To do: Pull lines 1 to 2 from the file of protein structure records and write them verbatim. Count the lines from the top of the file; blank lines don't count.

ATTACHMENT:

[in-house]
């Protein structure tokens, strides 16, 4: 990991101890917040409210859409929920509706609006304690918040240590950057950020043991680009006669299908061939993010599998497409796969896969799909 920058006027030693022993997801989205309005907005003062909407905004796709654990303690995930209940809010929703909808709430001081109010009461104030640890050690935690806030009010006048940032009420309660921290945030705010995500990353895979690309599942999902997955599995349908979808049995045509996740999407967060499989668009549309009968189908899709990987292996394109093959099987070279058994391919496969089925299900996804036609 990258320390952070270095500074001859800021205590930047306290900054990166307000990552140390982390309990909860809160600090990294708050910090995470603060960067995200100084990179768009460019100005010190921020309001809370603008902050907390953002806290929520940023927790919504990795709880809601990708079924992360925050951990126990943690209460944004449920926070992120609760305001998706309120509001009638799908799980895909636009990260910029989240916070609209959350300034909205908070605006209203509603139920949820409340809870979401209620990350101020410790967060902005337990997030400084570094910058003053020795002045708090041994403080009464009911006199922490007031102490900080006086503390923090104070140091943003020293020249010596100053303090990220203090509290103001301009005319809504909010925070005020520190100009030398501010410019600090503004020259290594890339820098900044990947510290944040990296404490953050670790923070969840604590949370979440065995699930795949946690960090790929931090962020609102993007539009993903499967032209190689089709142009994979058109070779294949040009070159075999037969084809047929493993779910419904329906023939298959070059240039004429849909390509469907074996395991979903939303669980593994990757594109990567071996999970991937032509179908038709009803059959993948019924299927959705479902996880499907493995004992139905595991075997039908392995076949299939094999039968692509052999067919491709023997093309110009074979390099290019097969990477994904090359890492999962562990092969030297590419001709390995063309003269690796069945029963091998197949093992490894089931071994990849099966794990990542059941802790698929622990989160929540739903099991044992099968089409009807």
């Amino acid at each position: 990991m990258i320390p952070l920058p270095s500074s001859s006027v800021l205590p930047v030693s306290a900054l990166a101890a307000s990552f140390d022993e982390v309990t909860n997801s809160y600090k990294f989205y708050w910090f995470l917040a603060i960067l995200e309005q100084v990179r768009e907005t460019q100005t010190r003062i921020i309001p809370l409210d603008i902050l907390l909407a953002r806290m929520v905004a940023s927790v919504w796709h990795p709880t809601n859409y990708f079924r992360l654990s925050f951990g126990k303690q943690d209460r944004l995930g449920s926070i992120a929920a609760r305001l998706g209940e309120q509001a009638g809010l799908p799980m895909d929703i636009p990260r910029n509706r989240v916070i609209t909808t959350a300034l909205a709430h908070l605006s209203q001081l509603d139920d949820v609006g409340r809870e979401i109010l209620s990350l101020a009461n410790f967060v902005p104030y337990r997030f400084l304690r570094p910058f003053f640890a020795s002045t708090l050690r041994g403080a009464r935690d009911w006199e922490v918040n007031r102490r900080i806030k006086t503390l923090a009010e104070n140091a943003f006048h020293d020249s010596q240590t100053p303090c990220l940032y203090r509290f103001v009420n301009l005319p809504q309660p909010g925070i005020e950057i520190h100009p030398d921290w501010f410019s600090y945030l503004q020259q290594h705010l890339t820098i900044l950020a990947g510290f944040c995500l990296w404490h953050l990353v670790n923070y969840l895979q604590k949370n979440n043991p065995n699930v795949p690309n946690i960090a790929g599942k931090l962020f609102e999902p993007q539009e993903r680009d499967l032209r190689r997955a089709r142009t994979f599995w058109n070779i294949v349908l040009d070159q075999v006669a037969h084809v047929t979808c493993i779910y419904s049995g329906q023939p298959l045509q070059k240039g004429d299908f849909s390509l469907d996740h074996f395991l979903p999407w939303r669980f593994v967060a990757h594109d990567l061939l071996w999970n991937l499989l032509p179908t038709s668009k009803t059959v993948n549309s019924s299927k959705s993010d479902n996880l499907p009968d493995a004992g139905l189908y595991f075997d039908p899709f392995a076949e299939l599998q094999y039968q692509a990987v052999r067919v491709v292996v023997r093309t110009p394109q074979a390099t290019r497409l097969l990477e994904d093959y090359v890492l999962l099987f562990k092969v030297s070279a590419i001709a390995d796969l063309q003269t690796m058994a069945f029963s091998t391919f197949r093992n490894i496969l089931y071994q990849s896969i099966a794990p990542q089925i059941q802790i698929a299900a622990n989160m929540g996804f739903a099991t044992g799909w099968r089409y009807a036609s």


[in-house]
């Protein structure tokens, strides 16, 4: 990991101890917040409210859409929920509706609006304690918040240590950057950020043991680009006669299908061939993010599998497409796969896969799909 920058006027030693022993997801989205309005907005003062909407905004796709654990303690995930209940809010929703909808709430001081109010009461104030640890050690935690806030009010006048940032009420309660921290945030705010995500990353895979690309599942999902997955599995349908979808049995045509996740999407967060499989668009549309009968189908899709990987292996394109093959099987070279058994391919496969089925299900996804036609 990258320390952070270095500074001859800021205590930047306290900054990166307000990552140390982390309990909860809160600090990294708050910090995470603060960067995200100084990179768009460019100005010190921020309001809370603008902050907390953002806290929520940023927790919504990795709880809601990708079924992360925050951990126990943690209460944004449920926070992120609760305001998706309120509001009638799908799980895909636009990260910029989240916070609209959350300034909205908070605006209203509603139920949820409340809870979401209620990350101020410790967060902005337990997030400084570094910058003053020795002045708090041994403080009464009911006199922490007031102490900080006086503390923090104070140091943003020293020249010596100053303090990220203090509290103001301009005319809504909010925070005020520190100009030398501010410019600090503004020259290594890339820098900044990947510290944040990296404490953050670790923070969840604590949370979440065995699930795949946690960090790929931090962020609102993007539009993903499967032209190689089709142009994979058109070779294949040009070159075999037969084809047929493993779910419904329906023939298959070059240039004429849909390509469907074996395991979903939303669980593994990757594109990567071996999970991937032509179908038709009803059959993948019924299927959705479902996880499907493995004992139905595991075997039908392995076949299939094999039968692509052999067919491709023997093309110009074979390099290019097969990477994904090359890492999962562990092969030297590419001709390995063309003269690796069945029963091998197949093992490894089931071994990849099966794990990542059941802790698929622990989160929540739903099991044992099968089409009807």